Sunday, July 30, 2006

BJP must not flirt with foes (July 30, 2006)

By Swapan Dasgupta

If public memory is woefully short, the recollections of politicians tend to be conveniently expedient. Those of us who remember the heady days of May 1998 when India exploded its nuclear devices in Pokhran will recall that the national celebratory mood did not always cut across party lines. The two Communist parties—which had in earlier decades celebrated the “worker’s bomb” of the Soviet Union and China—were incensed. Equally agitated was the “progressive” wing of the Congress whose world view was aggressively articulated by K. Natwar Singh, then a member of the Lok Sabha. Eight years after Pokhran-II, it would be instructive to re-visit some of the pronouncements of the Comrades and the Nehruvians—if only to confer profundity to the saying that consistency is the virtue of little minds.

None of this history is unfamiliar to Yashwant Sinha, the BJP Rajya Sabha member who has taken it upon himself the onerous task of delivering his party to grateful clutches of Amar Singh and Sitaram Yechuri—the moving spirits behind the proposed parliamentary resolution on the Indo-US nuclear understanding. Sinha is sufficiently appreciative of the political instincts of the cause he represents to realise that being seen on TV addressing the media with the Samajwadi Party’s public face by his side (as he did last Thursday) does not bring instant comfort to those who swear by Indian nationalism. Making common cause with the public defenders of SIMI doesn’t exactly convince the average Indian that national security is uppermost in the minds of the BJP.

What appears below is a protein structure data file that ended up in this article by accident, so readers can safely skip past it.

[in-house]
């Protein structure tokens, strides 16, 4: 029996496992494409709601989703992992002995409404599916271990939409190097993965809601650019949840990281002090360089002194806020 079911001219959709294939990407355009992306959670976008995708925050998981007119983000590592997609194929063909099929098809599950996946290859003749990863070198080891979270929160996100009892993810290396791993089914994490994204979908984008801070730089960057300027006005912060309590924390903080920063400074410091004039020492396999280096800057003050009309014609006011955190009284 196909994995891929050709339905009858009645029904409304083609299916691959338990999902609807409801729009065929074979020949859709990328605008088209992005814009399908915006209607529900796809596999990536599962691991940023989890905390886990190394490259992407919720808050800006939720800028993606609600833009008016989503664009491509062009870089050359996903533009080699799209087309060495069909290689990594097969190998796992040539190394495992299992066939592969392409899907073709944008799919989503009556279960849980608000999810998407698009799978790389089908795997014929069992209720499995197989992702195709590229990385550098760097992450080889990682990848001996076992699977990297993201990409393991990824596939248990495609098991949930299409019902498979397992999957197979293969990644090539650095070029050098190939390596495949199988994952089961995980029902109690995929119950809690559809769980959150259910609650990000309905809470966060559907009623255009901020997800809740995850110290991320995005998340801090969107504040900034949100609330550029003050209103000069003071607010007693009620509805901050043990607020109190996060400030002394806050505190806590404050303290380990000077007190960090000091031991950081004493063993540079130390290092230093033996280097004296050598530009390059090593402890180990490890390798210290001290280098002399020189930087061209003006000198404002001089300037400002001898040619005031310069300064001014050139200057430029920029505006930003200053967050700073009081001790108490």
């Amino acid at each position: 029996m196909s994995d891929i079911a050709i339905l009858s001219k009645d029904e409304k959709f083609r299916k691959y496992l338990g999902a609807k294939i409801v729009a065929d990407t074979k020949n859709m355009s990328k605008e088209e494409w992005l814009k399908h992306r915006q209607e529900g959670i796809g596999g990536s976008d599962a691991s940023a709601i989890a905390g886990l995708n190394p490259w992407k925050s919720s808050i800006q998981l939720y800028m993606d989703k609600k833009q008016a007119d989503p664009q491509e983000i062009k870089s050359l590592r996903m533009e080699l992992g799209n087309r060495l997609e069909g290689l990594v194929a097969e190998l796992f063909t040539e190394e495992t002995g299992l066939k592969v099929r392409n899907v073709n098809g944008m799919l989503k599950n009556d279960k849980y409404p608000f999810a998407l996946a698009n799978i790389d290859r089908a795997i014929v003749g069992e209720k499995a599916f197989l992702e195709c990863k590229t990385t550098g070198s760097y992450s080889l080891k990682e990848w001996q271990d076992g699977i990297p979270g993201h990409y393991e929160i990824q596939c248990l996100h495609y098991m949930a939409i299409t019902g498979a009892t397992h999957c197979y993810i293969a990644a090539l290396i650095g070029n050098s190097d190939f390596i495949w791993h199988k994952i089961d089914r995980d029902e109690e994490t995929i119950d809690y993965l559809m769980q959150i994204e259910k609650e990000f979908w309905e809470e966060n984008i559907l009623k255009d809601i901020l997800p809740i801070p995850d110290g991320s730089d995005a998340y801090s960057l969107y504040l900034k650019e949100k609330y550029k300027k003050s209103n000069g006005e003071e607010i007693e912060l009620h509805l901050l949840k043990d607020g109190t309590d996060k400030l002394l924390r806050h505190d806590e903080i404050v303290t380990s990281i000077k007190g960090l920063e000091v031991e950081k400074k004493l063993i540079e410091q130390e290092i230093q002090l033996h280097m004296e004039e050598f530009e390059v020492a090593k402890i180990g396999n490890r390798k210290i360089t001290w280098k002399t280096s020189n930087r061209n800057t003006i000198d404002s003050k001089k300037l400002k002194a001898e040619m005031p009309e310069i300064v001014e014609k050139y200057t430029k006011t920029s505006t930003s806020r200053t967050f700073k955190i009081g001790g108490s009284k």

Nor were matters helped by Sinha’s boast that even Natwar Singh was on his side. The man who was instrumental in pushing the NDA Government into acquiescing to the “unanimous” pro-Saddam Hussein resolution of Parliament in 2003 may hate the Americans for what they did to his great Iraqi friend. But didn’t the BJP, only a year ago, wave the UN-sponsored Volcker Report to argue that the recipients of oil vouchers had sold the country’s foreign policy for 30 pieces of silver?

The attempts by what can best be called the Hizbollah faction of the BJP to win brownie points with the Samajwadi Party may yet come to nought because some of the Comrades are loath to abandon political untouchability. That, however, would be an unforeseen face saver. The larger question is: what is the BJP doing in the company of those who hate America because of its unrelenting fight against terrorism?

This is not to suggest that everything is hunky-dory with the Indo-US relationship. There are some aspects of the ongoing legislative ratification of the July 18, 2004 agreement which warrant concern. These are concerns shared by the White House too. The BJP would be justified in expressing these concerns forcefully and with clarity. But nit-picking over a clause or two cannot be allowed to divert attention from the fact that the nuclear understanding is symbolic of a larger strategic partnership.

India today needs business partners, markets and a loose security umbrella to further its remarkable success story. The US is a “natural ally” in the quest for technological excellence and the fight against jihadi terror. In a world which is lurching towards a civilisational conflict, India and the US will inevitably be on the same side of the divide, unless India is overwhelmed by dhimmitude. For all his shortcomings, the Prime Minister has grasped this, although vote bank politics rule out any formal acknowledgement of national threat. It is astonishing that the BJP believes it can do business with forces whose primary commitment isn’t (and never was) to India.

Where it needs to oppose uncompromisingly—as on the Office of Profit Bill and the lax national security—the BJP either effects backdoor compromises or spouts inanities. Where it needs to be supportive it goes ballistic and ends up unwittingly embracing Communists and jihadis. Is there a leadership left in the party? Or, can any hustler hijack the agenda?

(Published in Sunday Pioneer, July 30, 2006)

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